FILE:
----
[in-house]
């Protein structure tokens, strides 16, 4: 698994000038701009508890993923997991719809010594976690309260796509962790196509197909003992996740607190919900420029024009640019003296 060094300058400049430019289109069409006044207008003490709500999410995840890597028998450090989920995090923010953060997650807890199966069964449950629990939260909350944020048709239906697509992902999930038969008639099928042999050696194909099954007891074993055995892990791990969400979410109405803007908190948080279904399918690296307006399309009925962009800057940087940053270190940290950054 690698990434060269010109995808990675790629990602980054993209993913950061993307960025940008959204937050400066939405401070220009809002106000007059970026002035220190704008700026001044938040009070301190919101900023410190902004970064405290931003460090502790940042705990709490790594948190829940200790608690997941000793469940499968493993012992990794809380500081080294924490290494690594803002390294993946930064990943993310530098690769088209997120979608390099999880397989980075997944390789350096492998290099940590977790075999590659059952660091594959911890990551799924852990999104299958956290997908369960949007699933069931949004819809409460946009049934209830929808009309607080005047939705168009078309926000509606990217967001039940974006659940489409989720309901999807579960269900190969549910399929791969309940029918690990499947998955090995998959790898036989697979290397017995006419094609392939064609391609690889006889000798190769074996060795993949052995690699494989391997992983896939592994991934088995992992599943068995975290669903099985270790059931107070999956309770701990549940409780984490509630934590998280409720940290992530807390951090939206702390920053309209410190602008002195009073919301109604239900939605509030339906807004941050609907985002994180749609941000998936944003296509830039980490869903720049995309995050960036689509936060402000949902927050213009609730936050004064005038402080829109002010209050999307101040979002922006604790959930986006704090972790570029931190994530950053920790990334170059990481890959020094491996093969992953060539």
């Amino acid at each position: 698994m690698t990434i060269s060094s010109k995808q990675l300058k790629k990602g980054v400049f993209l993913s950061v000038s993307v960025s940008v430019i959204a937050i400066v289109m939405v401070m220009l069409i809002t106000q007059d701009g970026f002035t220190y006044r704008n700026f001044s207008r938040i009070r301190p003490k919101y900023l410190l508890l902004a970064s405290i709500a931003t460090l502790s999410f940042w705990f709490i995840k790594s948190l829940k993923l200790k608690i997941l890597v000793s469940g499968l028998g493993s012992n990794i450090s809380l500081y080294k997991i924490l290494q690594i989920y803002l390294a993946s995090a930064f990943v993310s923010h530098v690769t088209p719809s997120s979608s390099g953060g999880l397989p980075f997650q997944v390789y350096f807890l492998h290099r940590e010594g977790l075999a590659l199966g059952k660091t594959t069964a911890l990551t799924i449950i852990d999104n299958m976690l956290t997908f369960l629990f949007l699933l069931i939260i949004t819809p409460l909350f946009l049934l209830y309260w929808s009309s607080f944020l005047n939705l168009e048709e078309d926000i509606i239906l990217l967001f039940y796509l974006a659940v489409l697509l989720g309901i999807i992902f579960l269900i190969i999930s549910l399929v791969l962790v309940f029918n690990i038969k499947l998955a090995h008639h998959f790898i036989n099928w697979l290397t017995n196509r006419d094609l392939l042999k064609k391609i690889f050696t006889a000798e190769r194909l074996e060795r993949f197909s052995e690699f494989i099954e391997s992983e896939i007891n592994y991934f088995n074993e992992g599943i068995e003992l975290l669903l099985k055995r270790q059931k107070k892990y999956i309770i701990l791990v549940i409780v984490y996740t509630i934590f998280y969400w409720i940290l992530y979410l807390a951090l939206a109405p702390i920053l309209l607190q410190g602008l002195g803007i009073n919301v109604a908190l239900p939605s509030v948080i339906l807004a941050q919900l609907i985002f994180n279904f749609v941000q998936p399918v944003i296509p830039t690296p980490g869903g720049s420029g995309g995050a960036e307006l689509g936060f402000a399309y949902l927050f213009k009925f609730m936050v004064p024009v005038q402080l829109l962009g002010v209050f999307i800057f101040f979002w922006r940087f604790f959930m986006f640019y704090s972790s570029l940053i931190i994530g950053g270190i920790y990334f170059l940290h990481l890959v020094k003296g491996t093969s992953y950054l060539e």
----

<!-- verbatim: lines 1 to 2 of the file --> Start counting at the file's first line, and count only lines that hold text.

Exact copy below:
[in-house]
């Protein structure tokens, strides 16, 4: 698994000038701009508890993923997991719809010594976690309260796509962790196509197909003992996740607190919900420029024009640019003296 060094300058400049430019289109069409006044207008003490709500999410995840890597028998450090989920995090923010953060997650807890199966069964449950629990939260909350944020048709239906697509992902999930038969008639099928042999050696194909099954007891074993055995892990791990969400979410109405803007908190948080279904399918690296307006399309009925962009800057940087940053270190940290950054 690698990434060269010109995808990675790629990602980054993209993913950061993307960025940008959204937050400066939405401070220009809002106000007059970026002035220190704008700026001044938040009070301190919101900023410190902004970064405290931003460090502790940042705990709490790594948190829940200790608690997941000793469940499968493993012992990794809380500081080294924490290494690594803002390294993946930064990943993310530098690769088209997120979608390099999880397989980075997944390789350096492998290099940590977790075999590659059952660091594959911890990551799924852990999104299958956290997908369960949007699933069931949004819809409460946009049934209830929808009309607080005047939705168009078309926000509606990217967001039940974006659940489409989720309901999807579960269900190969549910399929791969309940029918690990499947998955090995998959790898036989697979290397017995006419094609392939064609391609690889006889000798190769074996060795993949052995690699494989391997992983896939592994991934088995992992599943068995975290669903099985270790059931107070999956309770701990549940409780984490509630934590998280409720940290992530807390951090939206702390920053309209410190602008002195009073919301109604239900939605509030339906807004941050609907985002994180749609941000998936944003296509830039980490869903720049995309995050960036689509936060402000949902927050213009609730936050004064005038402080829109002010209050999307101040979002922006604790959930986006704090972790570029931190994530950053920790990334170059990481890959020094491996093969992953060539």